History is male. A parade of portraits of men, distinguished only by the changing fashions of their frock-coats. History is so male that there is a well-worn feminist joke which holds that it should be ‘his-story’ as that’s what it usually is. However beloved, the history plays of Shakespeare are largely male affairs, aside from the odd wife or token whore. So Queen Anne, performed by the RSC at the Swan in Stratford, is a refreshing change. Not only does it have two female lead roles, but also a female writer (Helen Edmundson) and a female director (Natalie Abrahami).
The play is the story of the relationship between Queen Anne (Emma Cunniffe), the last ruler of the unhappy and unfortunate Stuart dynasty, and Sarah Churchill (Natascha McElhone), who rose from relatively humble beginnings to be Duchess of Marlborough, through a combination of her husband’s skill as a general and her own influence over the Queen.
Much of the buzz around this play has derived from the casting of McElhone – she’s more usually to be found on film sets with the likes of George Clooney than treading the boards – and she doesn’t disappoint. Her Sarah is everything the ailing, needy and weak Queen Anne is not – tall, beautiful, determined and vigourous. Sarah is also what your grandmother might have described as ‘a piece of work’. In other words, she’s a bit of a bitch. But – and maybe this is because the script is written by a woman – this is not a one-dimensional portrait. Sarah has a heart too, as when we see her grieving over the death of a child. At the end, when she receives her final dismissal from the Queen, and breaks down in tears, is she crying out of genuine remorse over a lost friendship, or just thwarted ambition? My inclination is to the latter, but it’s testament to both Edmundson’s writing and McElhone’s performance that you can’t be absolutely sure.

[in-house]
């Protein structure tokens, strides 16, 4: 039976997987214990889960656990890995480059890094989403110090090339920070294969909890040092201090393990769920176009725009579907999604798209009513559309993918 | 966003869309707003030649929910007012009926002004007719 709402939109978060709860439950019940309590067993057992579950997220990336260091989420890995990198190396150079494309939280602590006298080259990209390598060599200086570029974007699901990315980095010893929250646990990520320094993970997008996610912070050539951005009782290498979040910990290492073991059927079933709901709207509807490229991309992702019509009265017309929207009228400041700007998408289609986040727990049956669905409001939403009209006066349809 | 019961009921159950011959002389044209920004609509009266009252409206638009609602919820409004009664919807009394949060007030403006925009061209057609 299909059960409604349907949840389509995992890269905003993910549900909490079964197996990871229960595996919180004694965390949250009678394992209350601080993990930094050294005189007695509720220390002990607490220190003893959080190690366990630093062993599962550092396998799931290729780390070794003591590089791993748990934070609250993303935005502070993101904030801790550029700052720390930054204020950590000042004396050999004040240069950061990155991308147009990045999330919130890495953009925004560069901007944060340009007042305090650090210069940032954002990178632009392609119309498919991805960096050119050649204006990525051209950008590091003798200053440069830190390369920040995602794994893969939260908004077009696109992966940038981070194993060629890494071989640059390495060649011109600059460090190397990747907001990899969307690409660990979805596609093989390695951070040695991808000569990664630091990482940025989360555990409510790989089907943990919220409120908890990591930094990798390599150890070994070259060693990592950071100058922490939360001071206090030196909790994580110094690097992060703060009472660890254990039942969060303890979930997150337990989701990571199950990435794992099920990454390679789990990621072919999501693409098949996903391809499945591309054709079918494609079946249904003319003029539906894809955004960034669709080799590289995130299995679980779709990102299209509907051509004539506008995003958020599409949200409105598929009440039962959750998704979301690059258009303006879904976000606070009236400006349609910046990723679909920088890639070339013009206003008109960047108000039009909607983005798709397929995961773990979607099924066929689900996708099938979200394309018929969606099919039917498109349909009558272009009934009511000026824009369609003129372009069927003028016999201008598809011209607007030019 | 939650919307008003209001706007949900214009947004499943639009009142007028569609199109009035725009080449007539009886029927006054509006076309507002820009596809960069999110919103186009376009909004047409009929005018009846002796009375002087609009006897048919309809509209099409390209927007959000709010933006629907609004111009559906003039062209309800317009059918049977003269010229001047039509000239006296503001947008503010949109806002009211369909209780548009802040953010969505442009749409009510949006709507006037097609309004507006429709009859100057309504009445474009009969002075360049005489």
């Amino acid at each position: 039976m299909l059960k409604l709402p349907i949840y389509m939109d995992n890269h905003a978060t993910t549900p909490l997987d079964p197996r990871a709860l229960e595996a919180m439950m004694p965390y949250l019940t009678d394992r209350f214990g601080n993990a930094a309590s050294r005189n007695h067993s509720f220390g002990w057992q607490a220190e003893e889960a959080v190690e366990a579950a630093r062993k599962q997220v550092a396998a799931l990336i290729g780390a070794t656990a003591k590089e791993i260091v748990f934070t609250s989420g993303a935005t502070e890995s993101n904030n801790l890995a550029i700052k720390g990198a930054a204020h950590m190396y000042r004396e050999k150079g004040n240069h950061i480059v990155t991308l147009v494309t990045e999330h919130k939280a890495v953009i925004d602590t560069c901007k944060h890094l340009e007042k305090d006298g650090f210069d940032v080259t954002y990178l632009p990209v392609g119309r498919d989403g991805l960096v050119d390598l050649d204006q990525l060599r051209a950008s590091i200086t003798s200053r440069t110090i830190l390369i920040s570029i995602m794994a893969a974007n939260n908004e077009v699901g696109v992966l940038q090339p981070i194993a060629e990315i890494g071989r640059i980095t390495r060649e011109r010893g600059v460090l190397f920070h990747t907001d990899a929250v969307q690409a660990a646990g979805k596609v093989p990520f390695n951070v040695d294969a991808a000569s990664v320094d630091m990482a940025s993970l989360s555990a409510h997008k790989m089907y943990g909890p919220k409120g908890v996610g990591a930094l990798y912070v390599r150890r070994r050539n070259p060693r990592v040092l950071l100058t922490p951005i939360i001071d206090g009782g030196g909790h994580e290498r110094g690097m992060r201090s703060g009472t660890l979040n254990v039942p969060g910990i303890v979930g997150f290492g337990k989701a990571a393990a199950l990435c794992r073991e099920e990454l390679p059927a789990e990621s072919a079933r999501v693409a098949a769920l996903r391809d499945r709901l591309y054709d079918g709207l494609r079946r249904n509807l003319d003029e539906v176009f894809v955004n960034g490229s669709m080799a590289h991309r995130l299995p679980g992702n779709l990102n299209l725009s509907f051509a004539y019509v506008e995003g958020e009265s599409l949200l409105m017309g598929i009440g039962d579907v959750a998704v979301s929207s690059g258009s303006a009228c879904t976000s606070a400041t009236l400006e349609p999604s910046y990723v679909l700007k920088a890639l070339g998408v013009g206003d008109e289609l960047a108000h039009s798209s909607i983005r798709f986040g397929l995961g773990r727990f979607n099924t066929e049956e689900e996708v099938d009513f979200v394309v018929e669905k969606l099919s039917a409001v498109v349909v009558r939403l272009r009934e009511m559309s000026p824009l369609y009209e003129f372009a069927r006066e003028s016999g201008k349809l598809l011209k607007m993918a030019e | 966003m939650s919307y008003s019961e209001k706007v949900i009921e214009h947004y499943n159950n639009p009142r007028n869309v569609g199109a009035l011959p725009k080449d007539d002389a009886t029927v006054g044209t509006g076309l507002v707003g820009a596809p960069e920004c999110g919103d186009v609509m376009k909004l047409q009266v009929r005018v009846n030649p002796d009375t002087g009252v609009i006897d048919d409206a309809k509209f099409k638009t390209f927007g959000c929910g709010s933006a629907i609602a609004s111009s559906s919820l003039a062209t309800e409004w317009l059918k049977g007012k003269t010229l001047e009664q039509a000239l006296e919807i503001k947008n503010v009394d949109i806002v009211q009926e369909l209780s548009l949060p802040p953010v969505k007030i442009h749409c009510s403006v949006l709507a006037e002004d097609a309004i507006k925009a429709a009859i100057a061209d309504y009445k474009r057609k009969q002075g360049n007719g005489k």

Emma Cunniffe’s Anne, although it will probably be the recipient of less press comment, is an equally strong performance. However the friendship between the two women may have been originally, by the time we meet them, their relationship is a toxic one, for Anne at least. She’s dependent on Sarah, more like a needy toddler than a grown woman, let alone a queen. The process that she goes through is not so much one of growing into her regal role, but simply growing up.
As well as the two female leads, I wondered if this this play could be considered ‘female’ or ‘feminine’ (both loaded terms, but I’m stuck with them) in the way it concentrates on dialogue, to the exclusion of soliloquies and other long speeches, in contrast to other newly-written plays I’ve seen recently (Oppenheimer and King Charles III spring especially to mind). There’s a distinct lack of grandstanding in this play, and it’s all the better for it, especially as it helps keep the play moving along nicely. Despite a running time of just over two and half hours, the performance flies by – there’s no dead wood in this script, and even the necessary bits of historical exposition (the Test Act and Occasional Conformity anyone?) are well handled.
The pace is helped by the bawdy satirical songs which punctuate the play, performed by royal doctor John Radcliffe (Micheal Fenton Stevens) and his cronies. Edmundson very cleverly weaves these songs into the plot, making them more than the mere diversions they seem at first. According to the programme, Edmundson also wrote these songs herself – she captures the feel and idiom of the era so perfectly I thought at first that they were genuine songs of the period.
As befits the RSC’s great ensemble tradition, the supporting cast are also strong, especially Robert Cavanagh as Sarah’s husband, and Jonathan Broadbent as the slippery politician Robert Harley. I would have liked to have seen a little more of Tom Turner’s Jonathan Swift, who gets some brilliant lines. But in the end, this play has women at its heart – reminding us that history doesn’t have to be just ‘his story’.
Queen Anne is in rep at the Swan, Stratford-upon-Avon until 23rd January.